Natural Language Parsing

I wanted to go back to a project that I started working on <gulp> three years ago. There is a great website called the Efanchiser that translates English into Jive/VallyGirl/Sweedish Chef. There are some knock-off sites like this one, but I prefer the original. When you go through the header file (written in C) of the translation methods (not the page’s html), you can see this comment:

/* chef.x - convert English on stdin to Mock Swedish on stdout * * The WC definition matches any word character, and the NW definition matches * any non-word character. Two start conditions are maintained: INW (in word) * and NIW (not in word). The first rule passes TeX commands without change. * * HISTORY * * Apr 26, 1993; John Hagerman: Added ! and ? to the Bork Bork Bork rule. * * Apr 15, 1992; John Hagerman: Created. */

Some guy at AT&T back in the 80s came up with the code – check out this comment for the language parsing. Looks like Google and Microsoft weren’t the 1st to come up with the idea about parsing English speech 😉

/* Copyright (c) 1989 AT&T */ /* All Rights Reserved */ /* THIS IS UNPUBLISHED PROPRIETARY SOURCE CODE OF AT&T */ /* The copyright notice above does not evidence any */ /* actual or intended publication of such source code. */

The actual .c file has the logic like this:

# line 28 "chef.l" { BEGIN NIW; i_seen = 0; printf("%c\nBork Bork Bork!",yytext[0]); } break; case 4: # line 31 "chef.l" ECHO; break; case 5: # line 32 "chef.l" ECHO; break; case 6: # line 34 "chef.l" { BEGIN INW; printf("un"); } break; case 7: # line 35 "chef.l" { BEGIN INW; printf("Un"); } break; case 8:

Basically, it is one big Select…Case statement with certain words/phrases replaced and throwing the words “Bork Bork Bork” at the end. The implementation uses word positioning like this:

0}; # define YYTYPE unsigned char struct yywork { YYTYPE verify, advance; } yycrank[] = { 0,0, 0,0, 1,7, 0,0, 0,0, 0,0, 0,0, 0,0, 0,0, 0,0, 0,0, 1,8, 9,34, 0,0, 0,0, 0,0, 0,0, 0,0, 0,0, 0,0, 15,39, 0,0, 0,0, 0,0, 0,0, 0,0, 0,0, 0,0, 0,0, 15,0, 0,0, 39,0, 0,0, 1,7, 1,9, 0,0, 0,0, 0,0, 0,0, 0,0, 1,10, 0,0, 0,0, 0,0, 0,0, 0,0, 3,7, 0,0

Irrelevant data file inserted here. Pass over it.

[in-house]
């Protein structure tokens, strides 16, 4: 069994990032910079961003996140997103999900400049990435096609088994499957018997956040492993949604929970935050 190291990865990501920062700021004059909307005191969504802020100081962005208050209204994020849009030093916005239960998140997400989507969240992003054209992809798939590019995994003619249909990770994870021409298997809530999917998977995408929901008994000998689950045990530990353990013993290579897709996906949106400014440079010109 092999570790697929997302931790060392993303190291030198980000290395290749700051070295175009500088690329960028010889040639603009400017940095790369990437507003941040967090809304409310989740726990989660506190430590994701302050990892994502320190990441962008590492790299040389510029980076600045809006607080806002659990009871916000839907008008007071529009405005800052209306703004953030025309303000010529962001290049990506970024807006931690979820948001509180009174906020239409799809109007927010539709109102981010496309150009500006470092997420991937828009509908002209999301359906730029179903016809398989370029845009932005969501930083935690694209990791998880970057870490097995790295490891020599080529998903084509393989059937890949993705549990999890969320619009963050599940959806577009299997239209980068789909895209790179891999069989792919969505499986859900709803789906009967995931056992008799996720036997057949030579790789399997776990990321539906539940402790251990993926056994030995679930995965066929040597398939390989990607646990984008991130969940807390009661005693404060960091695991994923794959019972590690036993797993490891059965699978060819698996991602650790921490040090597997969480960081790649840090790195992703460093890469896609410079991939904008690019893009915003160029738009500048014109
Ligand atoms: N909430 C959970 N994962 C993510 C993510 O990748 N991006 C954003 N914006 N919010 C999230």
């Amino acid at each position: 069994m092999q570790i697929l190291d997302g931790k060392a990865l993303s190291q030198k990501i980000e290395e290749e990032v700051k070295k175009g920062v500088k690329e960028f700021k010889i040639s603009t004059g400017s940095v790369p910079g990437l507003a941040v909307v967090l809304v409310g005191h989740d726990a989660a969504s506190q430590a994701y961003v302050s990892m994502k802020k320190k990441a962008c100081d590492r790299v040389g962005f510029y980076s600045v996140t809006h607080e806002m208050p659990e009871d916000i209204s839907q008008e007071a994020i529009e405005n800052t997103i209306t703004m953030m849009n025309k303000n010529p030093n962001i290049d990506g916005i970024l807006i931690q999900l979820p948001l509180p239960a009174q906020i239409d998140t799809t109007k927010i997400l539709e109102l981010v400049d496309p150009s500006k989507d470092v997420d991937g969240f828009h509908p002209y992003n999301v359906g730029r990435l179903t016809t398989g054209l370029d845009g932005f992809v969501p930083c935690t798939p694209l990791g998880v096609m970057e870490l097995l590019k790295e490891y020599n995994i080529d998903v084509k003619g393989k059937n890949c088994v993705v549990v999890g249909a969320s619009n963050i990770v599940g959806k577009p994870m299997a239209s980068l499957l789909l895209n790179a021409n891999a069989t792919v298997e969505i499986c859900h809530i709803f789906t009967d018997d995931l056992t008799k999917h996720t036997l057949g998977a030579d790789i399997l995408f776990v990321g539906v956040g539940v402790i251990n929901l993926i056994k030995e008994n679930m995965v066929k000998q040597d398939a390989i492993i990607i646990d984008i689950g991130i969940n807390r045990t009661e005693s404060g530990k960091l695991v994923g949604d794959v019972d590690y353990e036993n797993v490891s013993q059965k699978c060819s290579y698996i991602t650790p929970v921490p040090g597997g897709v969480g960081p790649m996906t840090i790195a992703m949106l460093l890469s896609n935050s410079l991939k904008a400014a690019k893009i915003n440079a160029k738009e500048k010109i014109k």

Which is pretty cool but really hard to duplicate or extend.

I wanted to add an old-english translator. Instead of adding to the C++ project, I thought of creating a WCF Service that creates an Old-English translation using C#.

My first step was to find a natural language parser that can break the input sentence into its words and tag each word as a part of speech. A quick bing search found a couple of options:

· This site has what I am looking for – but he does not expose the tokenizing as a web service or provide the API source code. I really am not interested in parsing the html so I moved on.

· The Sharp Natural Language Parser (SNLP) found on the codeplex seems to fit the bill – but it is complex to implement and it is a very brittle solution – it relies on a third party library called Maximum Entropy Models (MEM) that has to have a certain folder structure created. The SNLP has a database alternative (called Wordnet Lexical Database) but that link is not working.

· This site has what I am looking for – but he wants to charge a fee to use it. No thanks.

· There is another codeplex project that uses Pyton called ConceptNetUtils found here. I really don’t want to learn Python for this.

There are more hits, but the quality of the sites gets worse and worse.

Biting the bullet, I decided to use the SNLP project from codeplex and therefore use the MEM on my local file system. A great example is found here. Perhaps as a follow up project I will abstract the MEM from the file system. I did have to peek at the MEM to see if it would be an easy port – here is one of the files in notepad:


Bummer – looks like that project will be harder said than done….

So I added the directories to my source folder and hit F5 – sure enough it worked. I then started to dive into the examples and see how the API was structured. That is the subject of my next post.

To get an idea of how to make an English phrase an old English phrase, I turned to Bing. There are a couple of sites that translate individual words (like this one). I also got a laugh because there are TONS of sites that willtranslate Shakespeare to modern English – doubtlessly helping High School English students everywhere.

There are a couple of components:

· Rearrange the sentence structure as recommended here

· Find..replace certain words/phrases as found here

There are obviously other things I could do to make the Old English better, but I thought I would start with the basics.


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